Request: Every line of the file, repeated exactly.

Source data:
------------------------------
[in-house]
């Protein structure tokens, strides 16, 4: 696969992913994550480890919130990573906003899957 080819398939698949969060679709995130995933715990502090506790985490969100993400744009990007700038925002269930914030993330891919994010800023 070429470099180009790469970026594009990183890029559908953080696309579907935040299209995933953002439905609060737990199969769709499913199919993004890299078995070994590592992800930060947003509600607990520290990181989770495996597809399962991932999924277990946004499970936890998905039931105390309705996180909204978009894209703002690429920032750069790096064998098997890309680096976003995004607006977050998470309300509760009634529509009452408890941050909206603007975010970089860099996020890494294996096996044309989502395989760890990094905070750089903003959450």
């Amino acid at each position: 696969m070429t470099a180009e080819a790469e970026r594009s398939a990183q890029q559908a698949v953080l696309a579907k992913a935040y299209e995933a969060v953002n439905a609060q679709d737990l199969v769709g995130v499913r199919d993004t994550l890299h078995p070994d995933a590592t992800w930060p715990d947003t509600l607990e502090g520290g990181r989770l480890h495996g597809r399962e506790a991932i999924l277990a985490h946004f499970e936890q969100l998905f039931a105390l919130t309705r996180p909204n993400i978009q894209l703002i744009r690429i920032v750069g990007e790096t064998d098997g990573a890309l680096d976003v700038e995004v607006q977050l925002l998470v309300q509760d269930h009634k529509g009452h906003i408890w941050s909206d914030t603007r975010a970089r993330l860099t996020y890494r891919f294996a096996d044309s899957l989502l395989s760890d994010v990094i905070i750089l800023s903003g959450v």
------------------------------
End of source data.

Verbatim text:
[in-house]
């Protein structure tokens, strides 16, 4: 696969992913994550480890919130990573906003899957 080819398939698949969060679709995130995933715990502090506790985490969100993400744009990007700038925002269930914030993330891919994010800023 070429470099180009790469970026594009990183890029559908953080696309579907935040299209995933953002439905609060737990199969769709499913199919993004890299078995070994590592992800930060947003509600607990520290990181989770495996597809399962991932999924277990946004499970936890998905039931105390309705996180909204978009894209703002690429920032750069790096064998098997890309680096976003995004607006977050998470309300509760009634529509009452408890941050909206603007975010970089860099996020890494294996096996044309989502395989760890990094905070750089903003959450």
């Amino acid at each position: 696969m070429t470099a180009e080819a790469e970026r594009s398939a990183q890029q559908a698949v953080l696309a579907k992913a935040y299209e995933a969060v953002n439905a609060q679709d737990l199969v769709g995130v499913r199919d993004t994550l890299h078995p070994d995933a590592t992800w930060p715990d947003t509600l607990e502090g520290g990181r989770l480890h495996g597809r399962e506790a991932i999924l277990a985490h946004f499970e936890q969100l998905f039931a105390l919130t309705r996180p909204n993400i978009q894209l703002i744009r690429i920032v750069g990007e790096t064998d098997g990573a890309l680096d976003v700038e995004v607006q977050l925002l998470v309300q509760d269930h009634k529509g009452h906003i408890w941050s909206d914030t603007r975010a970089r993330l860099t996020y890494r891919f294996a096996d044309s899957l989502l395989s760890d994010v990094i905070i750089l800023s903003g959450v």